Susan Buchholz sent this question Wednesday, January 21:
What should you do with prolonged PTTs on patients with multiple myeloma?
Thank you for your question, Susan. I’ve reviewed all my favorite references, and have reached no definitive global answers, so I will speculate and ask for contributions from our experts.
In plasma cell (multiple) myeloma, concentrated M-proteins may prolong clot-based assays. if you are attempting to monitor heparin therapy using the PTT (APTT), you can substitute the chromogenic anti-Xa heparin assay for an accurate result. If you are screening for a factor deficiency, no clot-based assay will work unless the patient has recently been pheresed to remove the M-protein. Then, results can be compromised by the reduction of coagulation factor activity or administration of normal plasma during pheresis. For some factor deficiencies, for instance, VIII or IX, chromogenic methods are available and are unaffected by M-protein. Finally, if you are using the PTT to screen for lupus anticoagulant, it won’t work even when the patient has been pheresed, and your best approach would be to depend solely on anti-cardiolipin antibody and anti-beta2-glycoprotein 1 antibody immunoassays.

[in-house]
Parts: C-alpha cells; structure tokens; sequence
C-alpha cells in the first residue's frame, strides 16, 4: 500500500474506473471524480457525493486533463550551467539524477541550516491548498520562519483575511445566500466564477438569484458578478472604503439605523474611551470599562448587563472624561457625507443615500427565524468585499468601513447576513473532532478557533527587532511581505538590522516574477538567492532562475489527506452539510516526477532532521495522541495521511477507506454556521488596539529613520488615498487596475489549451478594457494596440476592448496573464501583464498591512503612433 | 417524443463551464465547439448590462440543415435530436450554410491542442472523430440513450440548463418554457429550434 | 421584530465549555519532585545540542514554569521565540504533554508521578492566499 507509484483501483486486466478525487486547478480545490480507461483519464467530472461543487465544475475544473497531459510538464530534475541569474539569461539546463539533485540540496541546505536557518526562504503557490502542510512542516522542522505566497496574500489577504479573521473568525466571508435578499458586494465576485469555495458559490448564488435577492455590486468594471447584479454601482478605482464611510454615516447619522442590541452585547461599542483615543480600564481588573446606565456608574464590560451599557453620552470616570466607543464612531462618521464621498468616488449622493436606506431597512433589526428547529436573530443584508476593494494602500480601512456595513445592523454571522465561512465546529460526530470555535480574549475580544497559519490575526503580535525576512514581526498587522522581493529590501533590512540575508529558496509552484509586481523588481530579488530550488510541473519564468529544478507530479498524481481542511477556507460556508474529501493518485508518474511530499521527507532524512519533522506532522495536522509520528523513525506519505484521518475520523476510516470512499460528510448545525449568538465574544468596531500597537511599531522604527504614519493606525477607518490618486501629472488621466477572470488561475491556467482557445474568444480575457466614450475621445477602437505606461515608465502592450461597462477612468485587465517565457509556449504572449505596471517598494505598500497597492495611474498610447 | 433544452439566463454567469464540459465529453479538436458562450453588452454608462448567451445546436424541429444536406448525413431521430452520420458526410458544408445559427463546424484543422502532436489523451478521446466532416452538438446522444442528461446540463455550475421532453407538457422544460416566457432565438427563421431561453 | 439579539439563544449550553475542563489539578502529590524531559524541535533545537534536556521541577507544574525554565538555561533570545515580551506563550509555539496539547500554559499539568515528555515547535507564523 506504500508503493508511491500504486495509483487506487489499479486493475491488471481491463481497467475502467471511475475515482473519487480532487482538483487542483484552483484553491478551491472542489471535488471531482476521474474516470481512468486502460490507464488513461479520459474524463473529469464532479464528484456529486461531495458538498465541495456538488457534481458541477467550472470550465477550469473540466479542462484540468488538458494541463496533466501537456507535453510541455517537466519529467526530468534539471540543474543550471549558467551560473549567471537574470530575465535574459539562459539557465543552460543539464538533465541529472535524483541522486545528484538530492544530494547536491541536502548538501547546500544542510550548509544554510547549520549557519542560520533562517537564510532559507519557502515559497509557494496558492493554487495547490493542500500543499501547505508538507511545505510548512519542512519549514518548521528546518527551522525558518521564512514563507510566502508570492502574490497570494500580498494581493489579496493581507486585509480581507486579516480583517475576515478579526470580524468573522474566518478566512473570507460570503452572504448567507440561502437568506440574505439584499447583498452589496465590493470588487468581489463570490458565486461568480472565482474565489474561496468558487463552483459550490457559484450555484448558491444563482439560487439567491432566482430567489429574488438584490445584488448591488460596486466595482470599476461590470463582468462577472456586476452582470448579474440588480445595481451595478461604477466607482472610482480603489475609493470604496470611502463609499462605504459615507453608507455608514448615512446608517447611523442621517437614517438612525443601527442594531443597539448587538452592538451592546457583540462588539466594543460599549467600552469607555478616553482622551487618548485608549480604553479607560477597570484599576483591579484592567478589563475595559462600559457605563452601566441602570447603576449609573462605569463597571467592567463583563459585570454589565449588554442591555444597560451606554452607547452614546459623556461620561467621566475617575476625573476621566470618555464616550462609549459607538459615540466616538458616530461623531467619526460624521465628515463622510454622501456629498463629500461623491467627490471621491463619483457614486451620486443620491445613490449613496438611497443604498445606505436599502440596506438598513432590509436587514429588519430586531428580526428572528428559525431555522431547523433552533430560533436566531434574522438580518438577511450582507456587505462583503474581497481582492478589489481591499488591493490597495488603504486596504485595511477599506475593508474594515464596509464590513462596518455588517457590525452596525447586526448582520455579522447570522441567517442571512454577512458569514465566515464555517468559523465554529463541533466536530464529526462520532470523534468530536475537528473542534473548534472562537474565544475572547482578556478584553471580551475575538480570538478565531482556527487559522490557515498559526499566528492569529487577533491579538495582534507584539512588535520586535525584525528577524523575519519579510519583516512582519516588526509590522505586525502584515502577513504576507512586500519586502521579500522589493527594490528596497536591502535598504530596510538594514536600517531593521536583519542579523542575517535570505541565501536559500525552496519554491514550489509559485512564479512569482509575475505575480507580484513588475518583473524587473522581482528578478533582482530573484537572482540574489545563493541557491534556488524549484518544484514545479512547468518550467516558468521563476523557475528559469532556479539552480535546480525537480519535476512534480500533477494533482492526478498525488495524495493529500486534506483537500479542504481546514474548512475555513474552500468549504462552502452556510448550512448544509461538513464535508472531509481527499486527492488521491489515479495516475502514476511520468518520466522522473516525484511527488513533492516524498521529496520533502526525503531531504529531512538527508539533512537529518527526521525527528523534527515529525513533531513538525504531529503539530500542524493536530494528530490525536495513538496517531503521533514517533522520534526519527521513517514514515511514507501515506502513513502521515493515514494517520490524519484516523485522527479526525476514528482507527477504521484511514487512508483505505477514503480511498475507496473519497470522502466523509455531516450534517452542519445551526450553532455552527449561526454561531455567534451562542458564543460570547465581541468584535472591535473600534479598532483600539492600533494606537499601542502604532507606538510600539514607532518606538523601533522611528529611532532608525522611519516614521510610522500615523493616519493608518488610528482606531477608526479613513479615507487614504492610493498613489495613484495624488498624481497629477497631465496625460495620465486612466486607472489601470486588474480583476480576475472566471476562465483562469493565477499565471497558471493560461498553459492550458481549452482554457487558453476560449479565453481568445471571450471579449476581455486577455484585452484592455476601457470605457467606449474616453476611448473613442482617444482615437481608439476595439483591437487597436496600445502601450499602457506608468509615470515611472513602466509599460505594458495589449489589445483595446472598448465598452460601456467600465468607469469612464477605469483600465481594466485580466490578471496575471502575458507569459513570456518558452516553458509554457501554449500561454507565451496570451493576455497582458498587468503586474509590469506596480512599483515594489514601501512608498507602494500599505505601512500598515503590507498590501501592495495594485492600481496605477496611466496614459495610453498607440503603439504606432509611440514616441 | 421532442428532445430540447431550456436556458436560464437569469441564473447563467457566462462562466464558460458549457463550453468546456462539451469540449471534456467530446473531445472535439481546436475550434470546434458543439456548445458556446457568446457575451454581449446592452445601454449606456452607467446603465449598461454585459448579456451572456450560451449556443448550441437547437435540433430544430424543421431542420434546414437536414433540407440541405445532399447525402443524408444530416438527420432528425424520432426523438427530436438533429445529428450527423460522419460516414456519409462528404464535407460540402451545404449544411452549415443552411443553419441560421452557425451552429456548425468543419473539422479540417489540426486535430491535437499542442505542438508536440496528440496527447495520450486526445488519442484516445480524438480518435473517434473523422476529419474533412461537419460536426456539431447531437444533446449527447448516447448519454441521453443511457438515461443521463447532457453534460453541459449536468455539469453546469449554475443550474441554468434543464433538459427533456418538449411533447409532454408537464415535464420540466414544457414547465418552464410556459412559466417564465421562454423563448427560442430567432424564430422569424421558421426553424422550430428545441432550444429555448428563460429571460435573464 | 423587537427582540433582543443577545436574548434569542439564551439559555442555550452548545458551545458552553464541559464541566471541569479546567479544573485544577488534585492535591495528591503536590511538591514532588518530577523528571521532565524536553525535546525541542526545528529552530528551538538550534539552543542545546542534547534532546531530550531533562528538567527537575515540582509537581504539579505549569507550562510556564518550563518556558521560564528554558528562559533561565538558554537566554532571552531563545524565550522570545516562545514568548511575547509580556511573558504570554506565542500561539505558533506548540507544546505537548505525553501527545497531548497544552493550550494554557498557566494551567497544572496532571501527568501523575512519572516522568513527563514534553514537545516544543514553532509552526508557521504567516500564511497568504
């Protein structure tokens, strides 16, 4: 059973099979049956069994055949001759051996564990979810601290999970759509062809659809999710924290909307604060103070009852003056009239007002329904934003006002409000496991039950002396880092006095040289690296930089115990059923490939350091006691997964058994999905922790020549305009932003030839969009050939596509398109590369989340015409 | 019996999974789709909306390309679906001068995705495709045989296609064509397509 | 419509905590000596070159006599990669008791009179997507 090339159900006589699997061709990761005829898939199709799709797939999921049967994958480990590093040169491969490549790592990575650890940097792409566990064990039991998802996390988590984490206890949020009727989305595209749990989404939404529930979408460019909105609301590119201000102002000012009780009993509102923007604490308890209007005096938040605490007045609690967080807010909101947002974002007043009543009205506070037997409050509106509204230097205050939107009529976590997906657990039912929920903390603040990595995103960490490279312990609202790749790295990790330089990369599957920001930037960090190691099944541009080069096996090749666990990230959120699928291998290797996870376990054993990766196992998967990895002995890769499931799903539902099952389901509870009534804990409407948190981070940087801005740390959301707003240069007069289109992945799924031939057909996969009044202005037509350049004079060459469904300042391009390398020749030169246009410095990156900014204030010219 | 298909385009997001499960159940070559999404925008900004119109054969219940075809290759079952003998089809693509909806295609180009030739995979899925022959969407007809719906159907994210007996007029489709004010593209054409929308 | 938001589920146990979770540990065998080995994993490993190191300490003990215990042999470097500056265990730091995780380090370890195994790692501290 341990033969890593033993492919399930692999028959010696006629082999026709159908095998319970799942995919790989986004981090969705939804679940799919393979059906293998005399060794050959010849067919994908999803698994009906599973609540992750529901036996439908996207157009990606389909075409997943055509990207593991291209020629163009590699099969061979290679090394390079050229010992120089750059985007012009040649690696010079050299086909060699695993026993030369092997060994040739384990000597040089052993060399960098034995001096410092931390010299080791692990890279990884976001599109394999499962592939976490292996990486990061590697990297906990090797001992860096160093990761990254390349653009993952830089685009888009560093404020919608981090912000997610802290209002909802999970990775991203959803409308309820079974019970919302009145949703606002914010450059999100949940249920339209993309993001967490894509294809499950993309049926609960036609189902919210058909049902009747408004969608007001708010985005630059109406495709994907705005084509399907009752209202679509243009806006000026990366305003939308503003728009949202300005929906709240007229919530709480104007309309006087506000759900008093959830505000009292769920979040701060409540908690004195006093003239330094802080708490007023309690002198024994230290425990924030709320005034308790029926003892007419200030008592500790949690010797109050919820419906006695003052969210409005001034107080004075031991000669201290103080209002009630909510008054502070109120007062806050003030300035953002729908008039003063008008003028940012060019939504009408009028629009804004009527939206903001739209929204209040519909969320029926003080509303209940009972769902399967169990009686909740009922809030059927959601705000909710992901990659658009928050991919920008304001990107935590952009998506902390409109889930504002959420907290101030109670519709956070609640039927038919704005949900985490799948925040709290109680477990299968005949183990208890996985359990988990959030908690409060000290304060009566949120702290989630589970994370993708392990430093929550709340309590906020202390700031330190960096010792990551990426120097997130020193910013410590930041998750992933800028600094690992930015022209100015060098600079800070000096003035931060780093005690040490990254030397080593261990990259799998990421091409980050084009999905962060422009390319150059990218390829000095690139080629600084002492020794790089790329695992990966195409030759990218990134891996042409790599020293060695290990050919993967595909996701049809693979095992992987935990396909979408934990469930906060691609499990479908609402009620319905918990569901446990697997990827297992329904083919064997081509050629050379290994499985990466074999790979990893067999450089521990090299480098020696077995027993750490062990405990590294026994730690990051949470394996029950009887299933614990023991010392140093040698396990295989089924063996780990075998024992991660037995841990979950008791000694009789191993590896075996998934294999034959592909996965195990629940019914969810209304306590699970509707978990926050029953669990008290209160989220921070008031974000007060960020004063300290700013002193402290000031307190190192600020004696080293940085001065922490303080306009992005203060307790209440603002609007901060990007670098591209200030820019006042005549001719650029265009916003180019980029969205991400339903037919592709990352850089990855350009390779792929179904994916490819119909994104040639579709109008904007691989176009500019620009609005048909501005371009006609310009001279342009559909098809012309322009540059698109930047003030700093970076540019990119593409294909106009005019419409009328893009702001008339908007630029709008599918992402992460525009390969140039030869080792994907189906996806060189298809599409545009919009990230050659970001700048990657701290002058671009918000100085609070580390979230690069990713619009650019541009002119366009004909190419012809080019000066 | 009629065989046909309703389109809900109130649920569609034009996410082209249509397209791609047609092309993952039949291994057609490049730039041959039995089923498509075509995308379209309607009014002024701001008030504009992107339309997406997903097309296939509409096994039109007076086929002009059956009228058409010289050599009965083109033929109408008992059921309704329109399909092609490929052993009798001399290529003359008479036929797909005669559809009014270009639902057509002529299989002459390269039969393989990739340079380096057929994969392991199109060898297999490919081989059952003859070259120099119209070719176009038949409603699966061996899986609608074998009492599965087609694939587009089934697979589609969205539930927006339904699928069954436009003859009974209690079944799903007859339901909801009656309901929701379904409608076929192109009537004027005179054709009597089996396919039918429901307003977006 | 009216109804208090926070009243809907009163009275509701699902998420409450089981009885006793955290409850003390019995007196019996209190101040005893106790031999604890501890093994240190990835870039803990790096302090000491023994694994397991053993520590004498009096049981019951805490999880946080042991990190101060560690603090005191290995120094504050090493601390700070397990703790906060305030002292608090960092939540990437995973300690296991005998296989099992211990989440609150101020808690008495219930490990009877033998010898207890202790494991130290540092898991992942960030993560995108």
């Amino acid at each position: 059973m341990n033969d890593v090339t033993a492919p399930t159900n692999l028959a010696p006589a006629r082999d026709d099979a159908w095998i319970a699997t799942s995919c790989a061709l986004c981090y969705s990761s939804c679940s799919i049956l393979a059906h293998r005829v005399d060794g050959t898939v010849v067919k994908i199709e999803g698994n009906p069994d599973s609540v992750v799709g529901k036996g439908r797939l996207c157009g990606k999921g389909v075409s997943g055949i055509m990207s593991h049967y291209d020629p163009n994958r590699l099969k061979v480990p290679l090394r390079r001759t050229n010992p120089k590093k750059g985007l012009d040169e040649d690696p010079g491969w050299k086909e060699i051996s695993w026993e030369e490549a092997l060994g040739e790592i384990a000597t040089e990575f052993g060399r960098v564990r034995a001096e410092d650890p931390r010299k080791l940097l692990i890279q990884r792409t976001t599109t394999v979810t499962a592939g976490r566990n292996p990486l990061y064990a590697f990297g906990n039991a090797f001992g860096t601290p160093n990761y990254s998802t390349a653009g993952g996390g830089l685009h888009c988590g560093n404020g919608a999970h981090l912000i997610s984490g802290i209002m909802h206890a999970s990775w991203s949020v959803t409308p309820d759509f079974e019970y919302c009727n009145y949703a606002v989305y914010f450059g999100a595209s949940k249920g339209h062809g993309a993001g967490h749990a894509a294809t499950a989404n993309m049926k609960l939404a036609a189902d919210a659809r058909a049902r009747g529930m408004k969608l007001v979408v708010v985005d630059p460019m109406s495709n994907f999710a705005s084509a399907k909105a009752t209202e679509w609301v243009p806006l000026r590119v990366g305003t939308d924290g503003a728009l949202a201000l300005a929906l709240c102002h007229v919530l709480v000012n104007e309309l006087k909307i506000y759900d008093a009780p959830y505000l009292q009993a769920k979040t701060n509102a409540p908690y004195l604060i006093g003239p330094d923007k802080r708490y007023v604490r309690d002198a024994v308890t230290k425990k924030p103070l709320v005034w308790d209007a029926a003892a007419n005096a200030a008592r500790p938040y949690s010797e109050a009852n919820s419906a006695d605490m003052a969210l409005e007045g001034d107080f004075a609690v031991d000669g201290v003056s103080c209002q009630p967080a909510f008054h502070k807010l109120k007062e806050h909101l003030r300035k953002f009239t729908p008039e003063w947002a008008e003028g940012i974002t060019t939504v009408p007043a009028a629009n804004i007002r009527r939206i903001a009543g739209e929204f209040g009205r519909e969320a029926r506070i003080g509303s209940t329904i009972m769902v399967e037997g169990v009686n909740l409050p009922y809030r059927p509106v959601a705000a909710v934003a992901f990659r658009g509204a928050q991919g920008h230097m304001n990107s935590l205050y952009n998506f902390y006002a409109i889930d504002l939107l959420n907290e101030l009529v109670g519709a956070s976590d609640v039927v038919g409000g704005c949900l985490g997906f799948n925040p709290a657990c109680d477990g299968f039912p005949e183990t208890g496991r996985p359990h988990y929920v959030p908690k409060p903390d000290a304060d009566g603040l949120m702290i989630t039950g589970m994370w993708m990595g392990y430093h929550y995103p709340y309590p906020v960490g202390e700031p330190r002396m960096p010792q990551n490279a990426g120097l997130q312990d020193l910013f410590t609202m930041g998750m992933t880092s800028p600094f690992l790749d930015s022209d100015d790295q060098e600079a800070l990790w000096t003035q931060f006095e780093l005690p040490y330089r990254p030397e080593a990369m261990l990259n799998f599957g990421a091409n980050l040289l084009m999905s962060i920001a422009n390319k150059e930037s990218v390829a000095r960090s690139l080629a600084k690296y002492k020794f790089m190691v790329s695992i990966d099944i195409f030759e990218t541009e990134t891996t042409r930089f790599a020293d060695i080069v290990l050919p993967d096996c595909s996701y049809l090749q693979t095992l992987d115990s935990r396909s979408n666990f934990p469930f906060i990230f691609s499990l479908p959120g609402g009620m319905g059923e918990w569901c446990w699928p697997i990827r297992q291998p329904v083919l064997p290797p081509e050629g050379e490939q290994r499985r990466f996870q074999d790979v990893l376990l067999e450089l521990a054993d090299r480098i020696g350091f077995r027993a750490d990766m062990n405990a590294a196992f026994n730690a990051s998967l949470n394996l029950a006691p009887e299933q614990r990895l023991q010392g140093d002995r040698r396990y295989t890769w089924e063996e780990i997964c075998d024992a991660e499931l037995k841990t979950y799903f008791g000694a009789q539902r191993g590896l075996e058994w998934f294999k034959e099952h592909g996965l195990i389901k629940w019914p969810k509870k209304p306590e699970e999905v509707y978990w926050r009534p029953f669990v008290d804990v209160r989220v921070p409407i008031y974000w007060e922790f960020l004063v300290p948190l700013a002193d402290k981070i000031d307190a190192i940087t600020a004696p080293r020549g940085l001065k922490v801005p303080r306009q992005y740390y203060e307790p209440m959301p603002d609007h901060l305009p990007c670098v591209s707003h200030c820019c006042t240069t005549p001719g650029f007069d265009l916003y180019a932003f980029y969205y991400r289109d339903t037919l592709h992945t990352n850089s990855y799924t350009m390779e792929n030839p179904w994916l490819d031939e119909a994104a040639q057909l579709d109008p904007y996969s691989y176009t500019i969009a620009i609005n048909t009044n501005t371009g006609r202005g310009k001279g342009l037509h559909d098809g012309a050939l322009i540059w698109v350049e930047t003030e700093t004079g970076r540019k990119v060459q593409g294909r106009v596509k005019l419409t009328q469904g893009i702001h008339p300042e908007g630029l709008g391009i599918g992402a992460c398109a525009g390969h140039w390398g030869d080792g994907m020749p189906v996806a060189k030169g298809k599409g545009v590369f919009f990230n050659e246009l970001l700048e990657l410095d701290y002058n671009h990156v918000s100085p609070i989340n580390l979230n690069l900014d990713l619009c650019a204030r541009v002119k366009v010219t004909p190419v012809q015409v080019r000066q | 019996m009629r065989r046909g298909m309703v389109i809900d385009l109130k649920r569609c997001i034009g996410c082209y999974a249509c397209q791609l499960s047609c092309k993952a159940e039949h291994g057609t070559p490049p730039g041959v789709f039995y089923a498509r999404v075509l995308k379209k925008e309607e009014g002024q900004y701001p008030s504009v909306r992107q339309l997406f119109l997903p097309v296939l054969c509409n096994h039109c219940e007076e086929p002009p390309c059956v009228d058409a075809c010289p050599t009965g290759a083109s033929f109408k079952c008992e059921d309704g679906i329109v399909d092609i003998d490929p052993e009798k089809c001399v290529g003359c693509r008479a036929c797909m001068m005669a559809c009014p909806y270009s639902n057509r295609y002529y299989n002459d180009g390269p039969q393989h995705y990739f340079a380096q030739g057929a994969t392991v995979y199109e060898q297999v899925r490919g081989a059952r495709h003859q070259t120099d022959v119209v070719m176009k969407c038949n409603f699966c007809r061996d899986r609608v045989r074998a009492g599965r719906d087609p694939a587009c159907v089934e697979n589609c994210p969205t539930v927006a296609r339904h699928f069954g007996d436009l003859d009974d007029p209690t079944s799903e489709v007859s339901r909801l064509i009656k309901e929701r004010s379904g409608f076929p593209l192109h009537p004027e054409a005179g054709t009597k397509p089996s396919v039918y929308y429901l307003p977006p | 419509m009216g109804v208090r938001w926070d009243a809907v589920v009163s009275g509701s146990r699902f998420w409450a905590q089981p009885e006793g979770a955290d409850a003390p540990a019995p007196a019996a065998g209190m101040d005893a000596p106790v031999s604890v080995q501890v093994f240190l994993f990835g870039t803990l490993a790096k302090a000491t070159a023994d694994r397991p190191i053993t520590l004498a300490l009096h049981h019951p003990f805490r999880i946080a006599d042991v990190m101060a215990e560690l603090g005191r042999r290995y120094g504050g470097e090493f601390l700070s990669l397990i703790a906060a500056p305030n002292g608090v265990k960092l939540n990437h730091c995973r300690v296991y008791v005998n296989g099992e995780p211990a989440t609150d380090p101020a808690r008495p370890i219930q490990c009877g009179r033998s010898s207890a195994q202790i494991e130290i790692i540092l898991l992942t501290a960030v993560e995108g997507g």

I hope this is a start, and that some of our reference lab experts can contribute. Geo